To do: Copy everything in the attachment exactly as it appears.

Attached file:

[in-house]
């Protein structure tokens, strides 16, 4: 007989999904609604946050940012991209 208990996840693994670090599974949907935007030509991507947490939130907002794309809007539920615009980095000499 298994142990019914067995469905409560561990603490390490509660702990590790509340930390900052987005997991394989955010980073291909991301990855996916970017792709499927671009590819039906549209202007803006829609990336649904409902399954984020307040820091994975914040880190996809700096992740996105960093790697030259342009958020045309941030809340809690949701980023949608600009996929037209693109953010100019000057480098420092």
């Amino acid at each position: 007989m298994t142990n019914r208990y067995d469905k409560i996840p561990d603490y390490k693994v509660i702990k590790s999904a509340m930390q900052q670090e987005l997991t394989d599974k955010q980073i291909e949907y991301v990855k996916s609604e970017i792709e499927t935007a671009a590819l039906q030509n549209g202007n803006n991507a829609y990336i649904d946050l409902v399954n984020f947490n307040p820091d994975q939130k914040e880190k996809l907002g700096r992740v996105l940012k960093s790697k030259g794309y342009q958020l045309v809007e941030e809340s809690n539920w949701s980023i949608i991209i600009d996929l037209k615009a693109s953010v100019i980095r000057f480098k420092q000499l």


[in-house]
């Protein structure tokens, strides 16, 4: 007989999904609604946050940012991209 208990996840693994670090599974949907935007030509991507947490939130907002794309809007539920615009980095000499 298994142990019914067995469905409560561990603490390490509660702990590790509340930390900052987005997991394989955010980073291909991301990855996916970017792709499927671009590819039906549209202007803006829609990336649904409902399954984020307040820091994975914040880190996809700096992740996105960093790697030259342009958020045309941030809340809690949701980023949608600009996929037209693109953010100019000057480098420092």
């Amino acid at each position: 007989m298994t142990n019914r208990y067995d469905k409560i996840p561990d603490y390490k693994v509660i702990k590790s999904a509340m930390q900052q670090e987005l997991t394989d599974k955010q980073i291909e949907y991301v990855k996916s609604e970017i792709e499927t935007a671009a590819l039906q030509n549209g202007n803006n991507a829609y990336i649904d946050l409902v399954n984020f947490n307040p820091d994975q939130k914040e880190k996809l907002g700096r992740v996105l940012k960093s790697k030259g794309y342009q958020l045309v809007e941030e809340s809690n539920w949701s980023i949608i991209i600009d996929l037209k615009a693109s953010v100019i980095r000057f480098k420092q000499l």